Nitrogen removal performance and bacterial community analysis of a multistage step-feeding tidal flow constructed wetland

Mishari Khajah, Franciszek Bydalek, Akintunde O. Babatunde, Abdullah Al-Matouq, Jannis Wenk, Gordon Webster

Research output: Contribution to journalArticlepeer-review


A multistage mesocosm vertical flow constructed wetland system was designed to treat synthetic domestic wastewater with a high nitrogen (N) load. The study aim was to determine the impact of design and operational variables on N removal efficiency in such systems. A tidal flow operational strategy enhanced aeration and was coupled with a step-feeding approach to promote N removal. Over the 420-day running period N removal rates were between 70 and 77 gN/m3/d, for a step-feeding ratio range of 60:40 to 80:20. The system was able to remove 91–95% of chemical oxygen demand, 74–91% of ammonium and 66–81% of total-N. Tidal flow and step-feeding strategies significantly impacted nitrogen removal with the best performance at a step-feeding ratio of 80:20 providing a carbon to nitrogen (COD/N) ratio of 4–5. The bacterial diversity increased at each stage throughout the system with dominating phyla Proteobacteria, Firmicutes, Planctomycetes, Bacteroidetes, Chloroflexi, Verrucomicrobia and Acidobacteria. Dominant bacteria at the genus level were Thiothrix, Planctomyces, Azonexus, Pseudoxanthomonas, Hydrogenophaga, Gemmobacter and other genera suggesting that N removal was accomplished via diverse metabolic pathways, including autotrophic nitrification, heterotrophic denitrification, autotrophic denitrification, and possibly anammox. This study shows benefits of step-feeding strategies in tidal flow constructed wetlands as a cost-effective solution for minimizing external carbon input to achieve effective N removal.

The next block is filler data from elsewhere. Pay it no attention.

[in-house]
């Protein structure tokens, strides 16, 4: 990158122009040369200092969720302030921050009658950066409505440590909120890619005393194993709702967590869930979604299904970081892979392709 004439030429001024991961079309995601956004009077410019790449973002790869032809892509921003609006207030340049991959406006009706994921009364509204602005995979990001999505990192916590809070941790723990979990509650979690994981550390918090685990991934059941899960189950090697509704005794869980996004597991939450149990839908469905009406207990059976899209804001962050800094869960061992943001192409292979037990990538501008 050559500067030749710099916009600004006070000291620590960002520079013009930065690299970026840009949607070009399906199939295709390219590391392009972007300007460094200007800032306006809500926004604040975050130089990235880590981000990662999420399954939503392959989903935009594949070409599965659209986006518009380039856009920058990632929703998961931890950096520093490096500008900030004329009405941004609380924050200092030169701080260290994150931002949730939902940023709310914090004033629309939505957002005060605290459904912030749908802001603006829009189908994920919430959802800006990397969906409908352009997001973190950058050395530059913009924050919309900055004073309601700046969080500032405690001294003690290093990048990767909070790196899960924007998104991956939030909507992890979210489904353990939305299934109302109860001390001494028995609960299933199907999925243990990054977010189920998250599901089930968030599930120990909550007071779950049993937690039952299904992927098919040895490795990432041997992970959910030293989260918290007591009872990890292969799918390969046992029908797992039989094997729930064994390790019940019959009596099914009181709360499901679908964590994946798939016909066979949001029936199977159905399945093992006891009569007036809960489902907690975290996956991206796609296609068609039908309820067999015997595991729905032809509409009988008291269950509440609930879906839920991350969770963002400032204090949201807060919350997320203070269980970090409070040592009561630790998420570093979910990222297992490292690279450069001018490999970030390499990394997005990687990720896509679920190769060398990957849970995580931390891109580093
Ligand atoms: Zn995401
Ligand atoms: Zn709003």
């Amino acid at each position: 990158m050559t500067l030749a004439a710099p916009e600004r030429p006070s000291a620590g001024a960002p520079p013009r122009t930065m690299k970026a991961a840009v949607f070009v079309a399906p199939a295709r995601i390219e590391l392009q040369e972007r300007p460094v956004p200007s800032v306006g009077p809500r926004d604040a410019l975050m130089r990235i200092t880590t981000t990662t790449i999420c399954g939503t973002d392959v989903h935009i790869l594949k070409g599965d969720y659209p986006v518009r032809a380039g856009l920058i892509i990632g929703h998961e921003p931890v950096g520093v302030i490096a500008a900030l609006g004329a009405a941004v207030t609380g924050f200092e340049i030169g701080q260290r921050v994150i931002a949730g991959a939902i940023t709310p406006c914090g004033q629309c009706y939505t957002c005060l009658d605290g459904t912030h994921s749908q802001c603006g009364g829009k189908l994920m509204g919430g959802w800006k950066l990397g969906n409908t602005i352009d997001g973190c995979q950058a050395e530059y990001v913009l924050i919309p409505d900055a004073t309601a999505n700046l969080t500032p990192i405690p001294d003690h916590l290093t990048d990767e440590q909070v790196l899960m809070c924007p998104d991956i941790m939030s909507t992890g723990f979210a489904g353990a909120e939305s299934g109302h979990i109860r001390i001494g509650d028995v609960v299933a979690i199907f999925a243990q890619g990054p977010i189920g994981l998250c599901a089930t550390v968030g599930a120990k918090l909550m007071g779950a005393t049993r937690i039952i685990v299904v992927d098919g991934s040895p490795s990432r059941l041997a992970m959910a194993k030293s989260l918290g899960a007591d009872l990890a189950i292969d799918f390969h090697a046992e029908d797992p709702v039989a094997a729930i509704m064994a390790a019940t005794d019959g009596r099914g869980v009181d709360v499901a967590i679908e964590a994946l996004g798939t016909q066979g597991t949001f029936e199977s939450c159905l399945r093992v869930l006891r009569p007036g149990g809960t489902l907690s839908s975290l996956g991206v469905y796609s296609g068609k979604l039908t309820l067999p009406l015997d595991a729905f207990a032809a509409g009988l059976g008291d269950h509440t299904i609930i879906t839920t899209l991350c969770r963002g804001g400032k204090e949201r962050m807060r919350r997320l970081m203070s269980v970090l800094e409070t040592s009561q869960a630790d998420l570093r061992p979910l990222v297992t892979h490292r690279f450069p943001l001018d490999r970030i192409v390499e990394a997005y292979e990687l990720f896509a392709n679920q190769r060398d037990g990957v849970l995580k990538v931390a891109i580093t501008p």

Original languageEnglish
Article number1128901
JournalFrontiers in Water
Publication statusPublished - 23 Feb 2023


  • biological treatment
  • carbon dosage
  • microbial structure
  • nature-based solutions
  • nitrification-denitrification
  • nutrients removal

ASJC Scopus subject areas

  • Water Science and Technology


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